As You Like It

by: William Shakespeare

Act 5 Scene 3

page Act 5 Scene 3 Page 1

Original Text

Modern Text

Enter TOUCHSTONE and AUDREY.
TOUCHSTONE and AUDREY enter.

TOUCHSTONE

Tomorrow is the joyful day, Audrey. Tomorrow will we be married.

TOUCHSTONE

Tomorrow is the happy day, Audrey. We’ll be married tomorrow.

AUDREY

I do desire it with all my heart, and I hope it is no dishonest desire to desire to be a woman of the world.

AUDREY

I can’t wait. I hope it doesn’t make me unchaste that I really want to be a married woman.
Enter two PAGES
Two PAGES enter.
5Here comes two of the banished duke’s pages.
Here come two of Duke Senior’s pages.

FIRST PAGE

Well met, honest gentleman.

FIRST PAGE

Good afternoon, good gentleman.

TOUCHSTONE

By my troth, well met. Come, sit, sit, and a song.

TOUCHSTONE

It really is good to see you. Come, sit, sit, and sing me a song.

SECOND PAGE

We are for you. Sit i' th' middle.

SECOND PAGE

Sounds good to us. Sit between us.

FIRST PAGE

Shall we clap into ’t roundly, without hawking or spitting or saying we are hoarse, which are the only prologues to a bad voice?

FIRST PAGE

Should we just get down to it? Should we skip all that hacking and spitting and saying that we’re hoarse, which only makes clear what lousy singers we are?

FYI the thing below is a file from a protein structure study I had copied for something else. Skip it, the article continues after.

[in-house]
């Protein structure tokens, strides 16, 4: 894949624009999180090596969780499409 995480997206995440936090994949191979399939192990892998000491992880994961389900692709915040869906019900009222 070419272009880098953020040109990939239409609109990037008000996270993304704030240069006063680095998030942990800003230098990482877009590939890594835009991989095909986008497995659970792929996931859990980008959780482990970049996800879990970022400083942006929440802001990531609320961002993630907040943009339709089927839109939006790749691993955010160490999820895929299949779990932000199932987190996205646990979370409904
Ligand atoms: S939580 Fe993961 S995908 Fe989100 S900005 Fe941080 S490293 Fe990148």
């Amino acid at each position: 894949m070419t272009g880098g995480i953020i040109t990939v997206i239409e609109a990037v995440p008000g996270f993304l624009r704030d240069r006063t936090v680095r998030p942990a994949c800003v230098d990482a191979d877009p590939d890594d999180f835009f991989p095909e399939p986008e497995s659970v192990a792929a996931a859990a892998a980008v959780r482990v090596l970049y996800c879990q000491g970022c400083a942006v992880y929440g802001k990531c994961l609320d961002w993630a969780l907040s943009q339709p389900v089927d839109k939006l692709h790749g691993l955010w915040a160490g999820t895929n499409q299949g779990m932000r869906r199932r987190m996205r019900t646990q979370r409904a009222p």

SECOND PAGE

I' faith, i' faith, and both in a tune like two gypsies on a horse.

SECOND PAGE

Yes, yes, and let’s sing in unison, like two gypsies riding on a single horse.

PAGES

(sing)
15 It was a lover and his lass,
With a hey, and a ho, and a hey-nonny-no,
That o'er the green cornfield did pass
In springtime, the only pretty ring time,
When birds do sing, Hey ding a ding, ding.
20 Sweet lovers love the spring.
Between the acres of the rye,

PAGES

(singing)
There was a lover and his girl,
With a hey, and a ho, and a hey-nonny-no,
Who walked through the cornfield
In the springtime, the only proper wedding time,
The time when birds sing, Hey ding-a-ding-ding.
Sweet lovers love the spring.
Between the acres of rye,